Birkin might well be the ultimate Renaissance woman, with a career as an actress, singer, model, and muse to singer/songwriter Serge Gainsbourg, under her perfectly cinched belt — today's model-slash can't even attempt to compete. She's currently on tour with a group of Japanese musicians to raise awareness for Japan's post-tsunami troubles
You've been a muse to many over the years. Who do you think are some of the most inspiring muses out there today?
"Aung San Suu Kyi...President Obama...[Secretary of State] Clinton...Nurses, doctors, unknown heroes...[Catherine] Deneuve, [Agnes] Varda, Woody Allen, Kate Moss, Meryl Streep, Angelina Jolie's work with kids. Aung San Suu Kyi is and has been my 'muse' in a very spiritual way — her Buddhism, her freedom of fear, her straightforward thinking, her girlish humour. I met her, and for 15 years [I] wrote songs about her...[she's a] great source of inspiration, really."
What inspires your personal style?
"I don't know! I'm just me! I can't change now, it would be false ... "
It's true — your sense of style is truly iconic. Do you have a secret for looking effortless, cool and stylish?
"I really just wear what's comfortable! Today I have on five-year-old cashmere leggings full of holes, my agent's corduroy trousers (he's English, I admired them 10 years ago, he took them off and gave them to me!), a Japanese shirt I bought in Tokyo, and a Vanessa Bruno jersey. It's three years old, [but I] love the neckline. And this cardigan I scooped up just in time from a man I didn't know — it's Margiela, I adore it! I have a turban on my head that I made to hide my curlers for the show — it's a 15-year-old Thai silk scarf and a Hermès twisted muffler. For the show, I decided to wear all vintage stuff: Yves Saint Laurent 20-year-old "smoking" trousers, a 20-year-old dinner jacket and shirt from Charvet, and new suede men's shoes from Pierre Hardy. And a Hermès cashmere black coat. It was all mine, and I feel happy and boyish in it."
Do you have a favorite designer?
"I don't know that I have one ... I like doing fashon shoots and then buying up the things I like. I'm not a shopping spree person except in New York. I love secondhand shops. Oh, I did a Marc Jacobs looting last summer — still wearing his scarf, sometimes as a turban! I spent a fortune in his men's shop. In Japan, my American Express card said "theft" because I spent so much in a little shop on baggy linen trousers, the [flannel] shirt, corduroy trousers, presents for my girls, bowls, cooking saucepans, three cases of delicate Japanese porcelain dishes..."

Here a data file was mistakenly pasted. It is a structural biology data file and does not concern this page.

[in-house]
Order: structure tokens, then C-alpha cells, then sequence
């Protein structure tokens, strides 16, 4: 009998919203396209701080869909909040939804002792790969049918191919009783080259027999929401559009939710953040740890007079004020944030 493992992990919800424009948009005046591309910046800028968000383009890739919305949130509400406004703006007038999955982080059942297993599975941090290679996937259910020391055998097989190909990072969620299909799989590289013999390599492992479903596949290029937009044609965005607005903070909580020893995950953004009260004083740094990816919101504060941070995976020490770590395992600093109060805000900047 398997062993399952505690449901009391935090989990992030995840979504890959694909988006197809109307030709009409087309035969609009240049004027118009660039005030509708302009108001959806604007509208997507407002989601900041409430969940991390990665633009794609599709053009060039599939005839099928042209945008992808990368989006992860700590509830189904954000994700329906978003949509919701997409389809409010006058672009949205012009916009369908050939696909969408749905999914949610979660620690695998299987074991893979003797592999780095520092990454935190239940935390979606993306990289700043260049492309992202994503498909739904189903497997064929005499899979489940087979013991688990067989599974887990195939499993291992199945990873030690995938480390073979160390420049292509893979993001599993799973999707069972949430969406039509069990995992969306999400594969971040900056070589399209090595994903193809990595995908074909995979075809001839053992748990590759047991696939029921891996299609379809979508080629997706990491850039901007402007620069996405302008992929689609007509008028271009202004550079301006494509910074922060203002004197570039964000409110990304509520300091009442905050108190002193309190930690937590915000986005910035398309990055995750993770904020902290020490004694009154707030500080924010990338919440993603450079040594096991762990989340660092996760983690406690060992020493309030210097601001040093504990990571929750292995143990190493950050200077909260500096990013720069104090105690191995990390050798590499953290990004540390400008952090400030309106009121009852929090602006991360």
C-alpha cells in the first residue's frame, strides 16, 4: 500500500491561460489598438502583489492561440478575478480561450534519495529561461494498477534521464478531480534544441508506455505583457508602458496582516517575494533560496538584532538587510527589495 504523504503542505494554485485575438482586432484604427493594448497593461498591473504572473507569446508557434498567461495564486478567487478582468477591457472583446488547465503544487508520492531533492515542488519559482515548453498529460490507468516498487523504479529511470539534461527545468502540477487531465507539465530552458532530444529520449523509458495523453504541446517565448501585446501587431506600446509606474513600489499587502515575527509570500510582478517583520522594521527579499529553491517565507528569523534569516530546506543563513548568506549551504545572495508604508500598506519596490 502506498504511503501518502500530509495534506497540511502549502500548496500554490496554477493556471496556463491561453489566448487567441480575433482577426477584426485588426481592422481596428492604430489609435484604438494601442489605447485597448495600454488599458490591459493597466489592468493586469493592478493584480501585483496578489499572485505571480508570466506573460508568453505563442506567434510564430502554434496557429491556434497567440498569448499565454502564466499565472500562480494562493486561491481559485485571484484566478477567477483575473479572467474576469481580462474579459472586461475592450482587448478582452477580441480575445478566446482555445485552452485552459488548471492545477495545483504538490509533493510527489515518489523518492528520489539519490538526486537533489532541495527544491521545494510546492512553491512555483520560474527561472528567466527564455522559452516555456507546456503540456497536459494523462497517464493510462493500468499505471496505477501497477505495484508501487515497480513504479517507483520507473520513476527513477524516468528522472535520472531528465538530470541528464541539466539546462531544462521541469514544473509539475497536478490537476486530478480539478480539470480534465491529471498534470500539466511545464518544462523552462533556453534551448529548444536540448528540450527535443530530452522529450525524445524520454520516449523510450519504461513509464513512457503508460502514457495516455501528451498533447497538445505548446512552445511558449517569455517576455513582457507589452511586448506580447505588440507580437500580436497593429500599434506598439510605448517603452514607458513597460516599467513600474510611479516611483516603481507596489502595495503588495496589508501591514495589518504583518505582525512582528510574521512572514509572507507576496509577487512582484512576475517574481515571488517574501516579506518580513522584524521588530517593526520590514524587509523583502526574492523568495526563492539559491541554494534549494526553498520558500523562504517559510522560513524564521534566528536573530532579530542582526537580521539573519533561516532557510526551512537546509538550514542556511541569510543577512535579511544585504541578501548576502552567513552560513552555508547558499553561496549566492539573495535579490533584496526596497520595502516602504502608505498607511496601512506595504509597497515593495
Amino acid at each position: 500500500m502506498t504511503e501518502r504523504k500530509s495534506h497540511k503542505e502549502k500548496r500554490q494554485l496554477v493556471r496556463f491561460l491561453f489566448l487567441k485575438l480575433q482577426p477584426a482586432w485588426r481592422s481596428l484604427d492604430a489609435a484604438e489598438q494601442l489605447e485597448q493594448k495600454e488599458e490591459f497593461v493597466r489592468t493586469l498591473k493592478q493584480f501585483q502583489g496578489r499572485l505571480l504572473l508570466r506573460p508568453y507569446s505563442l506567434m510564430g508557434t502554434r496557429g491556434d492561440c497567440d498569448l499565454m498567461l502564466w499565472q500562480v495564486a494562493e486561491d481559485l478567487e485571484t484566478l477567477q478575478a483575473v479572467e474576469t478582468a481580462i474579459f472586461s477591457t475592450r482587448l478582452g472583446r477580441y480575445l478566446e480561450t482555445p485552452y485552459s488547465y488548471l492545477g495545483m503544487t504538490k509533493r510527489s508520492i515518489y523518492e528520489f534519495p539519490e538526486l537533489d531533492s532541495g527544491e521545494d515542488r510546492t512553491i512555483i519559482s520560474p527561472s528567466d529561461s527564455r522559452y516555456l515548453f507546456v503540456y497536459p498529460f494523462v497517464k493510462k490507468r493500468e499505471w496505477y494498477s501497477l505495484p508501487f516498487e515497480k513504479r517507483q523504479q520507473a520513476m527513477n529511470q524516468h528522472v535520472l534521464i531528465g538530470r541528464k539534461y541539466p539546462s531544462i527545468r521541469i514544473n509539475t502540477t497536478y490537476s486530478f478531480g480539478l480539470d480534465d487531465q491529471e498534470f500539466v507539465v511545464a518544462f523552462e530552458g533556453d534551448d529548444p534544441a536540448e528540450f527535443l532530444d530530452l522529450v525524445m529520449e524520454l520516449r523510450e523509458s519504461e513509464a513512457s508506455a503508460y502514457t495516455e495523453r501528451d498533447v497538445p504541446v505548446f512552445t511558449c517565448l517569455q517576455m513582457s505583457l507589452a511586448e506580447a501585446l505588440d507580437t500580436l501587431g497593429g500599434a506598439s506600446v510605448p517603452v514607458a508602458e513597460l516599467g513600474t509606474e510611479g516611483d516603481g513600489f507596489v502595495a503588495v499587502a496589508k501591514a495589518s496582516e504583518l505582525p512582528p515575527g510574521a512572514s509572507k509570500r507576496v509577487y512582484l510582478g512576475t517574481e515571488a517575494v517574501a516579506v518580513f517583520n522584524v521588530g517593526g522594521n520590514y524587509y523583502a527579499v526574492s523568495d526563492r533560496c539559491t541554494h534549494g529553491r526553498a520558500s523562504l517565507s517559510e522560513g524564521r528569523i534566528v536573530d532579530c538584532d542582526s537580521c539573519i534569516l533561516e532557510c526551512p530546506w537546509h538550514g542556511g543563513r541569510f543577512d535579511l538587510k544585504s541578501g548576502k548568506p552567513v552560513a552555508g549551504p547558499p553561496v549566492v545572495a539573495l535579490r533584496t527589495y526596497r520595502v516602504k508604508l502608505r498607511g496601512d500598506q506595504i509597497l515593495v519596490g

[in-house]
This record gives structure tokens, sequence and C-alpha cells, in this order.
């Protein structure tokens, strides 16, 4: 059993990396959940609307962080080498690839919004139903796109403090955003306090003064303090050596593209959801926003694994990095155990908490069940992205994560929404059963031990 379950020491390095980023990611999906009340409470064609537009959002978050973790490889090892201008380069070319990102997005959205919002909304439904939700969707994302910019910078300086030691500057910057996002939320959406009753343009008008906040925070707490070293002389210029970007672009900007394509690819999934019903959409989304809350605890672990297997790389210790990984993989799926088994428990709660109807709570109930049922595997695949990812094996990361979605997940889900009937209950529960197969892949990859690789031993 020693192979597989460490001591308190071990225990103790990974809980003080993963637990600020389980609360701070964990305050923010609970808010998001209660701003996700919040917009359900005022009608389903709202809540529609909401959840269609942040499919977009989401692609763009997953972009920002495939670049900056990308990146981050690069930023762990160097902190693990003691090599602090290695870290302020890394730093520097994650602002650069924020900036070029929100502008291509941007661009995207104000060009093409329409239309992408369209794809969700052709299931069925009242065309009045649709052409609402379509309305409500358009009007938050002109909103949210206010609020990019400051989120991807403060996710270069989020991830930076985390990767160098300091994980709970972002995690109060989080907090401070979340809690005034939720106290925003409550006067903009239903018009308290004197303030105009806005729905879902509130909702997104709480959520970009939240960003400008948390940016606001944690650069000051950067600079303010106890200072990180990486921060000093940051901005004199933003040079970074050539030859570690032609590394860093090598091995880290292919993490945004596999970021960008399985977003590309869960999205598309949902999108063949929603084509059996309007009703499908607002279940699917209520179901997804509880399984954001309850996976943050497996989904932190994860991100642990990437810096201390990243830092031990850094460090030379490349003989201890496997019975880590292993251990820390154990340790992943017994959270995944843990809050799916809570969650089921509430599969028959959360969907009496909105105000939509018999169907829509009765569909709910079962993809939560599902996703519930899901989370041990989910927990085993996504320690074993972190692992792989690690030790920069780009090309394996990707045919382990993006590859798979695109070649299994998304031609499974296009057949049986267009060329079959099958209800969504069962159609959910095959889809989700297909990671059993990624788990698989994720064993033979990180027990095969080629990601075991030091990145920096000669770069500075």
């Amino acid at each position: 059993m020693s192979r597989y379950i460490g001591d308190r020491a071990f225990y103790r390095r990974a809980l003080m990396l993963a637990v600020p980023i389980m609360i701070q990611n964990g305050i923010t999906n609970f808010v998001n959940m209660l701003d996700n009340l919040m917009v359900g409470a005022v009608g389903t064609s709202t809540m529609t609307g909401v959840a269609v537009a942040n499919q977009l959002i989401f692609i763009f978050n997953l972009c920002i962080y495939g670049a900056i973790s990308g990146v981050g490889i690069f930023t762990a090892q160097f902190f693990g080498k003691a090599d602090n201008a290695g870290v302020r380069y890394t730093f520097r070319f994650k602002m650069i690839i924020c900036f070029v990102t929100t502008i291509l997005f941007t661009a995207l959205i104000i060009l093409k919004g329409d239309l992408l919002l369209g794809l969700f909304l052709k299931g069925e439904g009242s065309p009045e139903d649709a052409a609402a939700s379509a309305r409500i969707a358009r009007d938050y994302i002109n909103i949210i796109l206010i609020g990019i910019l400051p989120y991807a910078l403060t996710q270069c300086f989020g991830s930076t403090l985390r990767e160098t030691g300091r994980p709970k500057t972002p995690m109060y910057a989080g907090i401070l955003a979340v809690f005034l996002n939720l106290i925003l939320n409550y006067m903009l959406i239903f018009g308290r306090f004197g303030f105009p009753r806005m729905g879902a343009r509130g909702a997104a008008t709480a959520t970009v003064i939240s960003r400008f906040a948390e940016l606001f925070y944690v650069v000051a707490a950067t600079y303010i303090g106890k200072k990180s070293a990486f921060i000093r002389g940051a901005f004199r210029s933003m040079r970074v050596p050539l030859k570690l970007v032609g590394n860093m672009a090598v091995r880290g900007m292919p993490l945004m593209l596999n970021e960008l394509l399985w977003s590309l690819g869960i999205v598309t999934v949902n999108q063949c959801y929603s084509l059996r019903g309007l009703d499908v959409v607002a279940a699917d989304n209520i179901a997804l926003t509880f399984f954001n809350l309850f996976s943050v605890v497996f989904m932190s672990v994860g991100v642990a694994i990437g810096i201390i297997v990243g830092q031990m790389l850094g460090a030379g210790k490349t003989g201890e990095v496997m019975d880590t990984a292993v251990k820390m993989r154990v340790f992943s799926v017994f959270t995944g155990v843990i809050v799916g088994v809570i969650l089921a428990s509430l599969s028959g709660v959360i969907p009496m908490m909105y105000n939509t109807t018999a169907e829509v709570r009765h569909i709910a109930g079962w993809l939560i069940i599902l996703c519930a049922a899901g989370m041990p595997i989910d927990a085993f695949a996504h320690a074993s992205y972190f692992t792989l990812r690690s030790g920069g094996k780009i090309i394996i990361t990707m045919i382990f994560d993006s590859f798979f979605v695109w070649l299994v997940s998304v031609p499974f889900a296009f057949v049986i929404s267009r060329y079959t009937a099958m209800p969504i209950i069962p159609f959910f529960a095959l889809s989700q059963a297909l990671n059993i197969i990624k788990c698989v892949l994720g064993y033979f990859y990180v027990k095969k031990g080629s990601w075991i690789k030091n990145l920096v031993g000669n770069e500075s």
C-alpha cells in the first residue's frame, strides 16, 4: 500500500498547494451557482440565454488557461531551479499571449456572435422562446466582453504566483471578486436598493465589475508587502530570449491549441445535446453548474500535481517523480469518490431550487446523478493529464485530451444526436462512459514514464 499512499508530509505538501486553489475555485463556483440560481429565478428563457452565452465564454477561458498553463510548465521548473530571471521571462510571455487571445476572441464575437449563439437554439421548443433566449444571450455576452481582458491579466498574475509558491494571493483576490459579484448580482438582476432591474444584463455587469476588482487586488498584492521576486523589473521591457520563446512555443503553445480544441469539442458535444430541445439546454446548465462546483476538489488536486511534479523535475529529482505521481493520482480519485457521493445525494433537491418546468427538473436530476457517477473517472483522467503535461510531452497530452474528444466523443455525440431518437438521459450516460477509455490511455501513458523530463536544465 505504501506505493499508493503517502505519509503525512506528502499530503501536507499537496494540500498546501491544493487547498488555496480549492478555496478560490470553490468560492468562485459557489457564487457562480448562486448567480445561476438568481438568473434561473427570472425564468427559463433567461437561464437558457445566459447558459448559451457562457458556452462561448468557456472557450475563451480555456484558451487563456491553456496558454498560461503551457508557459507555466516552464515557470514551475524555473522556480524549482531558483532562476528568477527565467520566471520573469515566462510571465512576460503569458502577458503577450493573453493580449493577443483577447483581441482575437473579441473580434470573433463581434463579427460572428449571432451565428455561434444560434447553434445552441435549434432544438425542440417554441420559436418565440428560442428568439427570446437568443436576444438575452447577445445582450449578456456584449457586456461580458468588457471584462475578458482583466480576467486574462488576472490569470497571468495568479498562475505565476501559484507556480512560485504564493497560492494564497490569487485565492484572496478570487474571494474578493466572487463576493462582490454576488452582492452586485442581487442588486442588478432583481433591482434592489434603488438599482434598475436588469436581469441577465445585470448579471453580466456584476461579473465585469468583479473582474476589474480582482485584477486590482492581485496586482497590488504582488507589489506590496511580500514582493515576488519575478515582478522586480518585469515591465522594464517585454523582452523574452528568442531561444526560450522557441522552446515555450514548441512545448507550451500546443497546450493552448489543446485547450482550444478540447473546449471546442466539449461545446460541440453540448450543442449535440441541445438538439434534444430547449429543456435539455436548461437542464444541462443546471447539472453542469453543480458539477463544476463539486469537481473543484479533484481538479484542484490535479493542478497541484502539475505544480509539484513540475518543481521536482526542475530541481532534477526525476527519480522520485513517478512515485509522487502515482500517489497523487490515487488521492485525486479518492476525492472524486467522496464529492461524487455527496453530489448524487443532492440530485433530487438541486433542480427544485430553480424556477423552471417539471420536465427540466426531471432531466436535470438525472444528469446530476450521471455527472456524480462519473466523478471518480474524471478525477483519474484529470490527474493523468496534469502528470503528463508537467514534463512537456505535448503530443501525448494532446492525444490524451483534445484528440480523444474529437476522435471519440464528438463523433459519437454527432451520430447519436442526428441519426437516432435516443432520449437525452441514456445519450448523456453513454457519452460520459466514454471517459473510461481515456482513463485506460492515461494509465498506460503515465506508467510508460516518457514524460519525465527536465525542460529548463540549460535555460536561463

What's your favorite place on earth?
"Paris, I'm in love with ... Istanbul, I fell in love with, and in Japan, Kyoto is a passionate, long-lasting love. If I was young, New York would have been fun ... Chelsea in London is a phantom love, my mother's house by the river Thames. But childhood is the place I loved — and miss — the most."
What's the best live concert you've ever been to? What made it memorable?
"Serge's Casino de Paris — he had a "fall guy" come crashing in and tumble down the staircase. (He rang me up kindly to warn me of the stunt so I didn't die of shock.) Then he came sauntering in with a cigarette ... it was great, funny, witty, classy, unique. If not that, then at 14, I saw Leonard Bernstein play Gustav Mahler at the Albert Hall. He did the whole two hours for us, then, as a surprise, the whole orchestra took off their bow ties and [played] the West Side Story overture ... grandiose! I waited for him in the snow for an autograph. What an attractive, generous man ..."
Do you have any hidden talents that most people don't know about?
"I sketch things quite well — hippopotamuses, children, little sketches of my band. My father was a real painter."
What's your favorite thing about touring?
"Meeting people, the contact, the mutual emotion, and sharing the beauty of my musicians. When they get a standing ovation, like in every town we've been to — people getting up for them and their talent — that makes me know that it was worth it. It's my gift to let you meet these talents. It's a lovely feeling, and down inside I think they know that Japanese woes are not forgotten."